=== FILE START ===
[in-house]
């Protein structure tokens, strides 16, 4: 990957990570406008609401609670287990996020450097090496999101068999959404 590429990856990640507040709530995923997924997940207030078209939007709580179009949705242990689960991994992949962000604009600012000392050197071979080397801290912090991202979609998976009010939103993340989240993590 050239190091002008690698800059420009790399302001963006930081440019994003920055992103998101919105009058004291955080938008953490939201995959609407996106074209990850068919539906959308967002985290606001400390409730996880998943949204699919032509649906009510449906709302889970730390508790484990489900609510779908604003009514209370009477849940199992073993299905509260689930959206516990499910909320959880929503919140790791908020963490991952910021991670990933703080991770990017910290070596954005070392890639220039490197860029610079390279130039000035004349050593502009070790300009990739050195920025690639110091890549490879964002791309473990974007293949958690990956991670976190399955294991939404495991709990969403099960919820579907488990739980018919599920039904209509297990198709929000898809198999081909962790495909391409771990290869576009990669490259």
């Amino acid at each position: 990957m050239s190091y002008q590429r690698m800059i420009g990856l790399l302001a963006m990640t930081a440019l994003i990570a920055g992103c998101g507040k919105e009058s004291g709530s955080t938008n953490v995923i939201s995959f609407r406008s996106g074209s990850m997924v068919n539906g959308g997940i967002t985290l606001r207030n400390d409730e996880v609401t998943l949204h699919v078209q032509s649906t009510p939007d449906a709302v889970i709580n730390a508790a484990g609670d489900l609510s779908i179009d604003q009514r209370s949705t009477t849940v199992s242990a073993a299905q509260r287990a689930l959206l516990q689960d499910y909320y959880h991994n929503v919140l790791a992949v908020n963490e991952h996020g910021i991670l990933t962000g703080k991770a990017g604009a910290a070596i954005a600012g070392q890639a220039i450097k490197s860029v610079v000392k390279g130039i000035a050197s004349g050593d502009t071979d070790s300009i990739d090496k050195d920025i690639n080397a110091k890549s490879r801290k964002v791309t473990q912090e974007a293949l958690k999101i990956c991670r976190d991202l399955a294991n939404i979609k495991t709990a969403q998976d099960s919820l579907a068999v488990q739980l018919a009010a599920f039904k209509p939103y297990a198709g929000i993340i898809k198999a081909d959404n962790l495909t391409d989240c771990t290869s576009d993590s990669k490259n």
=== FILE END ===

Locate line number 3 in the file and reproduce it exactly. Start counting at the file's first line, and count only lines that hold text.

């Amino acid at each position: 990957m050239s190091y002008q590429r690698m800059i420009g990856l790399l302001a963006m990640t930081a440019l994003i990570a920055g992103c998101g507040k919105e009058s004291g709530s955080t938008n953490v995923i939201s995959f609407r406008s996106g074209s990850m997924v068919n539906g959308g997940i967002t985290l606001r207030n400390d409730e996880v609401t998943l949204h699919v078209q032509s649906t009510p939007d449906a709302v889970i709580n730390a508790a484990g609670d489900l609510s779908i179009d604003q009514r209370s949705t009477t849940v199992s242990a073993a299905q509260r287990a689930l959206l516990q689960d499910y909320y959880h991994n929503v919140l790791a992949v908020n963490e991952h996020g910021i991670l990933t962000g703080k991770a990017g604009a910290a070596i954005a600012g070392q890639a220039i450097k490197s860029v610079v000392k390279g130039i000035a050197s004349g050593d502009t071979d070790s300009i990739d090496k050195d920025i690639n080397a110091k890549s490879r801290k964002v791309t473990q912090e974007a293949l958690k999101i990956c991670r976190d991202l399955a294991n939404i979609k495991t709990a969403q998976d099960s919820l579907a068999v488990q739980l018919a009010a599920f039904k209509p939103y297990a198709g929000i993340i898809k198999a081909d959404n962790l495909t391409d989240c771990t290869s576009d993590s990669k490259n």